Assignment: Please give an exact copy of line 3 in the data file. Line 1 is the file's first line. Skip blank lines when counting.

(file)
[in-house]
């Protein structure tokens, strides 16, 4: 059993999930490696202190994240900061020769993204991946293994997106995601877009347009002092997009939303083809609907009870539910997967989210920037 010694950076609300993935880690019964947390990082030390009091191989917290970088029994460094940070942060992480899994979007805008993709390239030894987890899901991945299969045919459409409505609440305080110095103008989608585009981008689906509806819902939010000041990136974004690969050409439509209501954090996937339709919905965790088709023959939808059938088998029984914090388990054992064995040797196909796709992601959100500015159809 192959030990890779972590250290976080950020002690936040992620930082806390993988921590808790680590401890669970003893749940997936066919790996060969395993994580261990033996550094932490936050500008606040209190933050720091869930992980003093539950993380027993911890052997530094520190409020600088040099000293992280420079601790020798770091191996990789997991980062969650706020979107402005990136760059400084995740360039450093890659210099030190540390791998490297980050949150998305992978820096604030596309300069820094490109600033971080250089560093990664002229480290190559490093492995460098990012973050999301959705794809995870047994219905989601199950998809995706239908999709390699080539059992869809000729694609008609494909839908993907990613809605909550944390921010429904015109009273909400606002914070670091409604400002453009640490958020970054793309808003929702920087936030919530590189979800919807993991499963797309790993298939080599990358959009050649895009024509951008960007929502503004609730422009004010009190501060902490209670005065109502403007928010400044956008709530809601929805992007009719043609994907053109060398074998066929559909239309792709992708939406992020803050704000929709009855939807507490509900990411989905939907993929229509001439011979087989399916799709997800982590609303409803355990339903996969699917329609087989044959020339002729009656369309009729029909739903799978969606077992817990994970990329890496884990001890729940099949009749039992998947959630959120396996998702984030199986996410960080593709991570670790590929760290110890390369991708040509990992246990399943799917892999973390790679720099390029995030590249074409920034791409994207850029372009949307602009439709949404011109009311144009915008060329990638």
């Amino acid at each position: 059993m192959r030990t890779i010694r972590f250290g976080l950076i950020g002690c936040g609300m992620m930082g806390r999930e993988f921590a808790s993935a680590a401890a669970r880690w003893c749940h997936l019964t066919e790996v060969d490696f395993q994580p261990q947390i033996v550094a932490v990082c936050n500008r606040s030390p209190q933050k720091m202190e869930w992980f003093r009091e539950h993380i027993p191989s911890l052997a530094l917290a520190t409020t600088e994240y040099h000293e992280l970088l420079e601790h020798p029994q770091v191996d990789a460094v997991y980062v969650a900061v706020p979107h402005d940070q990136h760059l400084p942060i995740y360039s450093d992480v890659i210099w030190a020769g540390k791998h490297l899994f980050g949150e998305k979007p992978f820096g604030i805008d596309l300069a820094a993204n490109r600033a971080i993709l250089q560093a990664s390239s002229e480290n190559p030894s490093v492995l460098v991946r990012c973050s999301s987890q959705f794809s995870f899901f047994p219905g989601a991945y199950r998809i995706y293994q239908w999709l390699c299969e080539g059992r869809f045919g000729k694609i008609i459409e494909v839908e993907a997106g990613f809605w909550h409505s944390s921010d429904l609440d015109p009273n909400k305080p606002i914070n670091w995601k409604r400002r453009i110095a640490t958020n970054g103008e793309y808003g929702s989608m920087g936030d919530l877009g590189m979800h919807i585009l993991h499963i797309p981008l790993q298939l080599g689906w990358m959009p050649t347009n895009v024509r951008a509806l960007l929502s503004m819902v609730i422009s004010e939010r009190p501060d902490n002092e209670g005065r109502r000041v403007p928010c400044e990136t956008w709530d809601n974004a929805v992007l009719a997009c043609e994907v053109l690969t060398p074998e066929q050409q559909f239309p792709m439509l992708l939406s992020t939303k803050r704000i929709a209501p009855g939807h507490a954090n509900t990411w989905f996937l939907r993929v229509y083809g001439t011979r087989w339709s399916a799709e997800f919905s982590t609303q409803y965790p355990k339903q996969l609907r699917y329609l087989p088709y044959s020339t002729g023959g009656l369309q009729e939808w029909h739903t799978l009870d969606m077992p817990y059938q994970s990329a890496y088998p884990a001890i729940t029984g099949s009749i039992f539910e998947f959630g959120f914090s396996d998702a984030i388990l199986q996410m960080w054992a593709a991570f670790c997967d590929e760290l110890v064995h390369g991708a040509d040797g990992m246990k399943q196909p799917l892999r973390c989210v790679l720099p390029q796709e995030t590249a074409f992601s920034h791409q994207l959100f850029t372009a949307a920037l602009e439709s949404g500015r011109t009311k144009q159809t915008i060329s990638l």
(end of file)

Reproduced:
């Amino acid at each position: 059993m192959r030990t890779i010694r972590f250290g976080l950076i950020g002690c936040g609300m992620m930082g806390r999930e993988f921590a808790s993935a680590a401890a669970r880690w003893c749940h997936l019964t066919e790996v060969d490696f395993q994580p261990q947390i033996v550094a932490v990082c936050n500008r606040s030390p209190q933050k720091m202190e869930w992980f003093r009091e539950h993380i027993p191989s911890l052997a530094l917290a520190t409020t600088e994240y040099h000293e992280l970088l420079e601790h020798p029994q770091v191996d990789a460094v997991y980062v969650a900061v706020p979107h402005d940070q990136h760059l400084p942060i995740y360039s450093d992480v890659i210099w030190a020769g540390k791998h490297l899994f980050g949150e998305k979007p992978f820096g604030i805008d596309l300069a820094a993204n490109r600033a971080i993709l250089q560093a990664s390239s002229e480290n190559p030894s490093v492995l460098v991946r990012c973050s999301s987890q959705f794809s995870f899901f047994p219905g989601a991945y199950r998809i995706y293994q239908w999709l390699c299969e080539g059992r869809f045919g000729k694609i008609i459409e494909v839908e993907a997106g990613f809605w909550h409505s944390s921010d429904l609440d015109p009273n909400k305080p606002i914070n670091w995601k409604r400002r453009i110095a640490t958020n970054g103008e793309y808003g929702s989608m920087g936030d919530l877009g590189m979800h919807i585009l993991h499963i797309p981008l790993q298939l080599g689906w990358m959009p050649t347009n895009v024509r951008a509806l960007l929502s503004m819902v609730i422009s004010e939010r009190p501060d902490n002092e209670g005065r109502r000041v403007p928010c400044e990136t956008w709530d809601n974004a929805v992007l009719a997009c043609e994907v053109l690969t060398p074998e066929q050409q559909f239309p792709m439509l992708l939406s992020t939303k803050r704000i929709a209501p009855g939807h507490a954090n509900t990411w989905f996937l939907r993929v229509y083809g001439t011979r087989w339709s399916a799709e997800f919905s982590t609303q409803y965790p355990k339903q996969l609907r699917y329609l087989p088709y044959s020339t002729g023959g009656l369309q009729e939808w029909h739903t799978l009870d969606m077992p817990y059938q994970s990329a890496y088998p884990a001890i729940t029984g099949s009749i039992f539910e998947f959630g959120f914090s396996d998702a984030i388990l199986q996410m960080w054992a593709a991570f670790c997967d590929e760290l110890v064995h390369g991708a040509d040797g990992m246990k399943q196909p799917l892999r973390c989210v790679l720099p390029q796709e995030t590249a074409f992601s920034h791409q994207l959100f850029t372009a949307a920037l602009e439709s949404g500015r011109t009311k144009q159809t915008i060329s990638l």